Tuesday, April 28, 2009

Talent: Practice Doing What You Love, and Loving Your Work

"Your work is going to fill a large part of your life and the only way to be truly satisfied is to do what you believe is great work.
The only way to do great work is to love what you do."

- Steve Jobs (addressing Stanford University students in 2005)


For a long time, there has been raging debate on the roles of both talent and practice in success. The ScienCentral Archive has a lengthy article that seeks to answer the question: Is talent something you're born with or can practice really make you perfect? You can read the entire article on Talent vs Practice here. Consider the following excerpt:
"Experts on expertise - who've studied the minds of experts in fields from sports to medicine - have the answer... that anyone with the right kind of practice will be able to dramatically improve their performance and it looks like they would be able to become experts with sufficient practice. "

In an article on expert performance and deliberate practice, K. Anders Ericsson underscores the notion that a high level of improvement can be achieved by deliberate practice. Experts are therefore able to find areas for improvement and focus their time and effort practising and improving those areas. That is what sets them apart form ordinary average persons. He writes,
“A lot of people like to do things that they’re already good at, but what deliberate practice says is that you need to find those things that you are weak at, since there’s room for improvement. That’s the activity you should focus on...”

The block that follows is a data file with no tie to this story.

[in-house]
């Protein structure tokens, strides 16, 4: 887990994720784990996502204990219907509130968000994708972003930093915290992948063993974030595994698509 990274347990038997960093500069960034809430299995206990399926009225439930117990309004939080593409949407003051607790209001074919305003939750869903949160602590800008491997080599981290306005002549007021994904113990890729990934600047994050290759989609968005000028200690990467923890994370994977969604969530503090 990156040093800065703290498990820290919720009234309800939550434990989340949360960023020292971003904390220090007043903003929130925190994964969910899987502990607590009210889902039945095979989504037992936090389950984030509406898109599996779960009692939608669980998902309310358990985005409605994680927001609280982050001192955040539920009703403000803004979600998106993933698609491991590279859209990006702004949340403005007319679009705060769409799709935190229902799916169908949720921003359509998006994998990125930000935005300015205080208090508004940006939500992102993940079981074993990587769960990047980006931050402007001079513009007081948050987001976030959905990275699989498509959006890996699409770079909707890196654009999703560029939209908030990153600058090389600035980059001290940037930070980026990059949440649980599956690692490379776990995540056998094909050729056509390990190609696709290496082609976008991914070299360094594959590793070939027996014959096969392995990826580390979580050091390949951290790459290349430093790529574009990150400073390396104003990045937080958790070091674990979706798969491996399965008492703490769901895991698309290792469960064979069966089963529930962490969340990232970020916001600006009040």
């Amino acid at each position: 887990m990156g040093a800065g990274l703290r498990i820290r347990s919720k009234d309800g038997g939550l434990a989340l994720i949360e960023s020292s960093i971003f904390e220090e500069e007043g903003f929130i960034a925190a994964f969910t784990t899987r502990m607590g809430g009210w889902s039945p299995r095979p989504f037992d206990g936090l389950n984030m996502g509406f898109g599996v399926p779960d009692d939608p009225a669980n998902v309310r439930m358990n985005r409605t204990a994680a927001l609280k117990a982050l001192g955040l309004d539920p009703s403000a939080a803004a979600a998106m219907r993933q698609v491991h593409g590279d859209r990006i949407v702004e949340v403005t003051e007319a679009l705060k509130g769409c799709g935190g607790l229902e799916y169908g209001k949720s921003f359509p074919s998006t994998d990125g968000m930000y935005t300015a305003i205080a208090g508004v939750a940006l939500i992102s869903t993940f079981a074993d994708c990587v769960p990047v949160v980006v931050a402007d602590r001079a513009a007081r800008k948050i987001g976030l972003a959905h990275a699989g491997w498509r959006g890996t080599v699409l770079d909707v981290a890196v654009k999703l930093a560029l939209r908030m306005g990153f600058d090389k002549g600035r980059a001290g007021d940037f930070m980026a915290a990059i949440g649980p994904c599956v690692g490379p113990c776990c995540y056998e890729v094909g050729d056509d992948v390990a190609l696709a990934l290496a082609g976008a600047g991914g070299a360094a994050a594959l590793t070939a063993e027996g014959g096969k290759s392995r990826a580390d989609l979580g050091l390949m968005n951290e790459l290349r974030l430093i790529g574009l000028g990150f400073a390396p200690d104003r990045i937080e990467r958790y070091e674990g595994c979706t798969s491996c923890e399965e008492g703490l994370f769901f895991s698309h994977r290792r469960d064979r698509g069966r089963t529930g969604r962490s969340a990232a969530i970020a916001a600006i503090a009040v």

As we seek to make ourselves better, brighter, faster, stronger, happier, healthier and smarter; we need to realize that the difference between ordinary and extra-ordinary is that little 'extra'. We can rise above our apparent limitations by practising.

One of the adverts I find inspiring focuses on 'the source of talent'. Following is the video and entire copy of the Wesbank TV ad.

WESBANK (The Source of Talent) TV ad

A recent study asked,
"Where does talent come from?"
Is it programmed at birth into a select few
Or is it something,
that can be drawn from you inch by inch?
Does it show itself a little more
Every time you challenge yourself?
What the study found was,
"Practice makes perfect"

Let us purpose to make the most of our talents. For those who find themselves in jobs that seemingly suck, learn how to love your work. That is the only way to doing great work.
We should always remember what Steve Jobs told students at Stanford University...
"...The only way to do great work is to love what you do."

Let us learn, share and become better at doing what we love.


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